I’m in a low-income psychiatric clinic waiting room today. It smells like smoke, wet coats, and hopelessness. It’s a sad indication of our current society that I’m thinking this would be the type of place someone would come in and start shooting. I spend a few minutes figuring out the best way to save the most people and stop the gunman, because I’m sorry but I couldn’t just let it happen. My 20-pound purse could possibly disarm him, and I know my MacBook could probably cause some damage. I dropped it on my lap last week and the starship-shaped bruise is still on my thigh. The woman sitting next to me looks normal enough, but she’s chewing her gum and I can hear her breathing, the teeth chomping away, her slurping up of the saliva squirting up out of her glands. I type harder and faster to counteract. Crazed Christmas music is playing – Trans Siberian Orchestra – and it’s making me tense. I overhear a patient saying she had to stop taking her medication because she was low on money, that she’d start taking it again at the beginning of the year, and I want to help, to pay for this month’s meds as a gift, but we’re low on money, too. The temperature is pleasant enough but the heating system has a high-pitched whine like someone relentlessly trying to start a car on a cold morning with no success. Whitney Houston has taken over the airwaves and she sounds crazed as well. Maybe it’s me. I’m wearing a sheepskin vest that’s quite cozy and bohemian looking, but I find it hard to get comfortable in these plastic chairs. It’s bringing back unpleasant flashbacks of parent-teacher conferences. The horrible whining has stopped; turns out it was someone’s car. I find it ironic that I have considerably relaxed when Mr. Grinch comes on. Am I a Grinch this year? A Scrooge? I’m just getting sapped being strong for others. I want to let myself be sad, but you just have to keep going on, don’t you?
In the waiting room at the clinic again, fourth time in two weeks – I’m the driver. My health is fine except for a gnarly cold that has been producing Blue Ribbon-sized googies – like I could take these babies on tour. Step right up, ladies and gents, behold the amazing two-pound gunk! I’m sitting in the upstairs area, a few empty chairs well lit by windows, yet I can hear a vet on the phone downstairs who has a very clear, loud, frustrated voice that’s projecting up the stairwell, trying to illicit help from some type of legal authority by the sounds of it. I know he’s a vet, because he mentions it a lot, just in case we forget for a second. The entire time I’m there staff from the clinic attired in assorted ugly Christmas sweaters walk back and forth with decorations, crockpots streaming trails of tantalizing meat smells, salad bowls, trays of goodies, for their company party while this man accompanies the jingling bells of their festive jewelry and the parade of cross-eyed snowmen leering out at me from their sweaters with his complaining, berating, negative attitude, heavily sprinkled with “eviction.” I’m trying to feel empathy for the man, yet can’t help wondering how it feels to be on the other end of the phone – you’ll catch more flies with honey than vinegar, dude – and how the staff party will be able to shrug off the heaviness of their jobs for a moment of lightness while the guy’s endless futile phone calls are being broadcast into their room while they bite into a bittersweet Christmas sugar cookie.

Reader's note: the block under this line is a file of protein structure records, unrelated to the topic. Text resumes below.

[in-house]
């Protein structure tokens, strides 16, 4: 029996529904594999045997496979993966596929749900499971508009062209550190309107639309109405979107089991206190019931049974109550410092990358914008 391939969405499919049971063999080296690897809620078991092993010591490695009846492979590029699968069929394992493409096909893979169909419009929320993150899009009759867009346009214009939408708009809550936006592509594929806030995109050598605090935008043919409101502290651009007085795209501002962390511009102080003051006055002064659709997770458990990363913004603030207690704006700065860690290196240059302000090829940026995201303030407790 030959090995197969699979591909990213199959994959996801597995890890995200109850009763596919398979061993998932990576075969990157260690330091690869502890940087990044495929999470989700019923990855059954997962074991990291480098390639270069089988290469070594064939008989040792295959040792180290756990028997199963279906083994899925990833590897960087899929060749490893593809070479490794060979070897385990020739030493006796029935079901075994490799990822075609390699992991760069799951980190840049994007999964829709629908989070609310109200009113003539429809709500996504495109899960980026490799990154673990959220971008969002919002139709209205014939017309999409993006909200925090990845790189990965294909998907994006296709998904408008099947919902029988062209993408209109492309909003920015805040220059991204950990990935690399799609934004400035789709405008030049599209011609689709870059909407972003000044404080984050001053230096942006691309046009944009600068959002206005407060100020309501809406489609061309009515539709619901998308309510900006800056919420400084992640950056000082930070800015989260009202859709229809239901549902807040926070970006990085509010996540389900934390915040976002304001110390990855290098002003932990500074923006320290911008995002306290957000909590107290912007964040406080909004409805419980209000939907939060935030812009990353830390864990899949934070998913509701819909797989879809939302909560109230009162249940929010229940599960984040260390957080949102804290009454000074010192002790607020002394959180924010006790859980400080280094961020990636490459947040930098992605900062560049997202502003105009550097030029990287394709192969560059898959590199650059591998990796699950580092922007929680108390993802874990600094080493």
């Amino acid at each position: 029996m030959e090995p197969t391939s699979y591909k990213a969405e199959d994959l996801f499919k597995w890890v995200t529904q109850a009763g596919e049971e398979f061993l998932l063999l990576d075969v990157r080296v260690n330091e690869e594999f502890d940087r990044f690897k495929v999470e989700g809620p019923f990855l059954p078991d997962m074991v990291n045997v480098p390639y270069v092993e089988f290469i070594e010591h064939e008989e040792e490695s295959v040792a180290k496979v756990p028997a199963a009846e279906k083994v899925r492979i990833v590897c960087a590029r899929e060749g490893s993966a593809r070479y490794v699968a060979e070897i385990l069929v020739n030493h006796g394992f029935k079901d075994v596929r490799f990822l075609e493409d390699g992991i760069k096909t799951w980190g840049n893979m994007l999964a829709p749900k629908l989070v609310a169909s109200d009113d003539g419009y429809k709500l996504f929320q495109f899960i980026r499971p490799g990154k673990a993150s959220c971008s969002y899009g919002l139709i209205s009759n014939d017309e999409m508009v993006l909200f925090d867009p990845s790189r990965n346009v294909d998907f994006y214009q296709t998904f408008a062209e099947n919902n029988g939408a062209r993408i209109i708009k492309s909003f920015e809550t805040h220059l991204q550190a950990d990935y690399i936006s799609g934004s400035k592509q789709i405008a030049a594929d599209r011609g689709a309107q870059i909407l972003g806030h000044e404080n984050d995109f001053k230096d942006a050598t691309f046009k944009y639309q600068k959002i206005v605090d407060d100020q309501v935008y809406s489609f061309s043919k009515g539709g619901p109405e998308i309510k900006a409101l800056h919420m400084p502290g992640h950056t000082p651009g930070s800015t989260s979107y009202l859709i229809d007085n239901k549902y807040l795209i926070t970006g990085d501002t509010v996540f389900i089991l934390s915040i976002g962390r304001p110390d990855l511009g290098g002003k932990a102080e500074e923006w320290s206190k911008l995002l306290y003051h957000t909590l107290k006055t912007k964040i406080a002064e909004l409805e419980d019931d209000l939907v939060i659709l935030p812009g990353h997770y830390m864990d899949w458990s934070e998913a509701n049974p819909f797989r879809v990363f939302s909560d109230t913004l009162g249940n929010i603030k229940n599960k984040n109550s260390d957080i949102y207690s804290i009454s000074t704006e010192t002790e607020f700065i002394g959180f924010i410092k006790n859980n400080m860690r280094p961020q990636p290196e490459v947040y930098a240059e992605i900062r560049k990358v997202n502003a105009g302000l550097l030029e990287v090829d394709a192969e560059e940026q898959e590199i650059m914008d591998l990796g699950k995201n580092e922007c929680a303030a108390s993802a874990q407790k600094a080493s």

A man steps into the waiting room filling the door with his frame, proceeds to take off his puffy green coat, followed by the ceremonious unwinding of a colorful fleece blanket from around his substantial girth, where it gets caught on his tonsured, sweaty head, his face broad and red-weathered, his eyes intelligent, though I’m trying not to make eye contact, because I don’t want to get drawn into his crazy, but then my interest is piqued when he starts mumbling poetry like Whitman, Kerouac, Morrison, sprinkled with lyrical flowing biblical references, and when a name is called “Christine is an angel” barely audible under his breath as he waits for the nurse to call him in for his appointment, only when she does comes out she tells him they can’t help him today, and he politely asks for a clean bandage and a pair of scissors, and gently schools her on how he does it and she nods, and says a few canned words that make it seem like she’s listening as she backs away, “a huh, a huh,” dismissing herself to get back to her other more important duties stepping backward cautiously and never returning with a bandage, so the man struggles to lean over and pull up his pant leg, jeans folded up so 6 inches of pale denim are exposed, revealing worn tennis shoes too narrow for his feet, the shoe strings wrapped around and around the bottom and over the top of his foot, and grunts as he finds the end of the Scotch-taped Ace bandage, and breathlessly begs pardon from the two women sitting across from him, saying he would do this at home, but he doesn’t have one.